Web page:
You see how, as all h tags, for the h2 tag the font-weight property is set to “bold” in the user agent stylesheet (last declaration of the block).

Let’s now override this behavior by adding a few CSS declarations for the h2 tag. For practical reasons, we can insert the style declaration in the head of our page at this time:

In the style tag, in the head of the HTML page, we have used a simple CSS selector to select all the h2 tags of the page. For selecting all tags of a certain type, we can simply use the name of the tag itself as a selector, in this case “h2”. We have then assigned three declarations to these elements (figure 3-7-6).

One is a new property of the tag, the “color : red” declaration.

The other 2 actually override the values of existing properties of the h2 tag: the size and the font-weight.

We have now set the size to 20 pixels, instead of 1.5em (more on pixels and em later).

We have also set the font-weight value back to “normal” which will now override the “bold” default of the user agent.

This new situation is very well described graphically in the Chrome inspector tool (next figure).

The Chrome developer tools window, overriding user agent default styles
Figure 3-7-5: The Chrome developer tools window, overriding user agent default styles

The hierarchical nature of CSS

Because of the intrinsic hierarchical nature of CSS (Cascading indeed refers to this), it is a common situation that several definitions for the same element exist. For instance, in our example above, there are two distinct style declarations for the h2 tag, one by the user agent and another inserted by us in the head section of the html page. At the end, only one of these definitions will “win”. This is what the “computed style” part of the Chrome inspector tool is about. This box show the “final decision” of the browser, styles-wide, with respect to an element.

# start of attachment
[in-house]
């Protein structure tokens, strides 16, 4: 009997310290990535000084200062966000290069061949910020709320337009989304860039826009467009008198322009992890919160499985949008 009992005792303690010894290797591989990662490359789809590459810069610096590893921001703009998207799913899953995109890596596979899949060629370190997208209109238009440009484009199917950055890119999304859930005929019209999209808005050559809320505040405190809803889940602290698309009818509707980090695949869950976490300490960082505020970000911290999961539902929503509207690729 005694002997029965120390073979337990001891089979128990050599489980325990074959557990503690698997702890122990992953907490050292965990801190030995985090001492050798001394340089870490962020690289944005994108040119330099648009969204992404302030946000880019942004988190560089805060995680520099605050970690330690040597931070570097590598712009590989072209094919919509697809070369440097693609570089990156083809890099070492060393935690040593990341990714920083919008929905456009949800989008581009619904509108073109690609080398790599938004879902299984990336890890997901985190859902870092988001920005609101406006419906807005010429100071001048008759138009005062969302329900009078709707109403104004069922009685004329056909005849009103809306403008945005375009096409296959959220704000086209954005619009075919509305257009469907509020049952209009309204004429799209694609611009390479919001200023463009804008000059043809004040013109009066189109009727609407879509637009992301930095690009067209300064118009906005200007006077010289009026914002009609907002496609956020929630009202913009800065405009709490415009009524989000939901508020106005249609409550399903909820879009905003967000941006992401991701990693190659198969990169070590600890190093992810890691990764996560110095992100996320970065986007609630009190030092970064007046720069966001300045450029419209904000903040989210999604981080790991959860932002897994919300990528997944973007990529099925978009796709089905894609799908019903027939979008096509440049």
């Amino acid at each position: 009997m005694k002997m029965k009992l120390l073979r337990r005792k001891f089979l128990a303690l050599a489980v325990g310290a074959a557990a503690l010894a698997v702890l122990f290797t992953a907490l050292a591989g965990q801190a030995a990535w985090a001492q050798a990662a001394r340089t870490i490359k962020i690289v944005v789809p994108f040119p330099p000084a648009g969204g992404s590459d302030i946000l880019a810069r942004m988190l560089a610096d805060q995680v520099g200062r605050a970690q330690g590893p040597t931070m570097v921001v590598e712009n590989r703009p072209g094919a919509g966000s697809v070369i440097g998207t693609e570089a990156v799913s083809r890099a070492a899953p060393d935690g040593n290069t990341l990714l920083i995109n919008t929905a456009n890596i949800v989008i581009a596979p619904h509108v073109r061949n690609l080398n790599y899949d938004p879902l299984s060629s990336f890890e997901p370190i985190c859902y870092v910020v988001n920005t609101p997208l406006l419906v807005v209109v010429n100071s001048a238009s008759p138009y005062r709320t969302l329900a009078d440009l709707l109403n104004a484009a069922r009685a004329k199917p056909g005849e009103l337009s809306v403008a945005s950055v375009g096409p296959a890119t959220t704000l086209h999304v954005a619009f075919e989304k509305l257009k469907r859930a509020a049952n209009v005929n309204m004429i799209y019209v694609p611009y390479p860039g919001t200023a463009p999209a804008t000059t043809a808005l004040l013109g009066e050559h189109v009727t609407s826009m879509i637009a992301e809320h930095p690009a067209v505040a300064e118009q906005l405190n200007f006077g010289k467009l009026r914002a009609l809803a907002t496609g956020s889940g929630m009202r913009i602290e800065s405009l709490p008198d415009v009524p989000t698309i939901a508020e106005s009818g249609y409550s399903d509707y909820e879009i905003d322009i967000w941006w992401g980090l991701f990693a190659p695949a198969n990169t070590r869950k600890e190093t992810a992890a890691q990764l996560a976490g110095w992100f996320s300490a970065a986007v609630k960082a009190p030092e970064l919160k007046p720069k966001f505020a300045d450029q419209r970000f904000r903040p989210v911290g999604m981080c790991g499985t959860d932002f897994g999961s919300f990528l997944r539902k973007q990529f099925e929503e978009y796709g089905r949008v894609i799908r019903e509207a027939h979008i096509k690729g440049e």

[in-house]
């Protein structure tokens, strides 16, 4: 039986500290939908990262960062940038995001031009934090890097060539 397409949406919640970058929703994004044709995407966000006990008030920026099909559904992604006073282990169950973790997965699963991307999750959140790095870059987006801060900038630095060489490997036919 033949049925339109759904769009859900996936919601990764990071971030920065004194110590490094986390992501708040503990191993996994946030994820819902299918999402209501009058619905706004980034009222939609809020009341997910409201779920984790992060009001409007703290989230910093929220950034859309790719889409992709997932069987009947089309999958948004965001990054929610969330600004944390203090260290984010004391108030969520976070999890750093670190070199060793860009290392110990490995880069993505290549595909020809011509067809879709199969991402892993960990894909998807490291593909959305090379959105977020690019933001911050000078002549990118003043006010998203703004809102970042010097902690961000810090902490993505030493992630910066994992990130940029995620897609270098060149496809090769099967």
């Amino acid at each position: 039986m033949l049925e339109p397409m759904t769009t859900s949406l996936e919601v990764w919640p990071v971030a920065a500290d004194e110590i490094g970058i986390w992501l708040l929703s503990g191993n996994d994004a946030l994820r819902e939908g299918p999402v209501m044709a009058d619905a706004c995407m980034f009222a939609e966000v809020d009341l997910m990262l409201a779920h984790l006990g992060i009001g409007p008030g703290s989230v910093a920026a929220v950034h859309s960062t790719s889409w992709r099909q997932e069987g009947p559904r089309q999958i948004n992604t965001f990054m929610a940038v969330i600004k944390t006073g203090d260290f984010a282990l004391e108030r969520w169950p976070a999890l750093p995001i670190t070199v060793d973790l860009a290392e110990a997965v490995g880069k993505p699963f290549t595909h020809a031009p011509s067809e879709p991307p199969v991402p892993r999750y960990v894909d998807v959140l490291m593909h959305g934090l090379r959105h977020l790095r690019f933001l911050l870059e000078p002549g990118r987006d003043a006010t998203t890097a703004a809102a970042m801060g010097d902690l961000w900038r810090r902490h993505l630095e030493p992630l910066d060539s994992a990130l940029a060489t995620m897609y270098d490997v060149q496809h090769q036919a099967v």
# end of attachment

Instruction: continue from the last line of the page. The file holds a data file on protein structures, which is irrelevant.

The decision about the “winning style” is made on grounds of the declarations specificity and position. Although this this might seem intimidating at first, once you become familiar with basic styling, those precedence rules start to make a lot of sense. They indeed follow logical and predictable patterns. For more insights on the CSS precedence rules you may want to read the formal CSS cascading and inheritance specifications by the w3c and this nice article on precedence on the Jenkov.com web site.

We will take a pragmatic approach and start to use CSS right now for a first basic task: formatting the most common HTML tags, the ones we have already seen here.

CSS Declarations

CSS are used in the form of one or more CSS Declarations, attributed to a selection of the elements present in the web page. The basic syntax is show in the next figure.

CSS Declarations basic anatomy
Figure 3-7-6: CSS Declarations basic anatomy

As shown in the previous section, CSS declarations can be:

  • Included directly into a tag with the style attribute (to be avoided in general)
  • Included as elements or classes declarations in the head of the HTML page
  • Included as elements or classes declarations in an external stylesheet file and then linked to the HTML page with a “link” tag (favored option)

We will use the third option. In order to follow this section, we invite you to create a basic scaffold HTML page and styles.css file, as described in the previous chapter.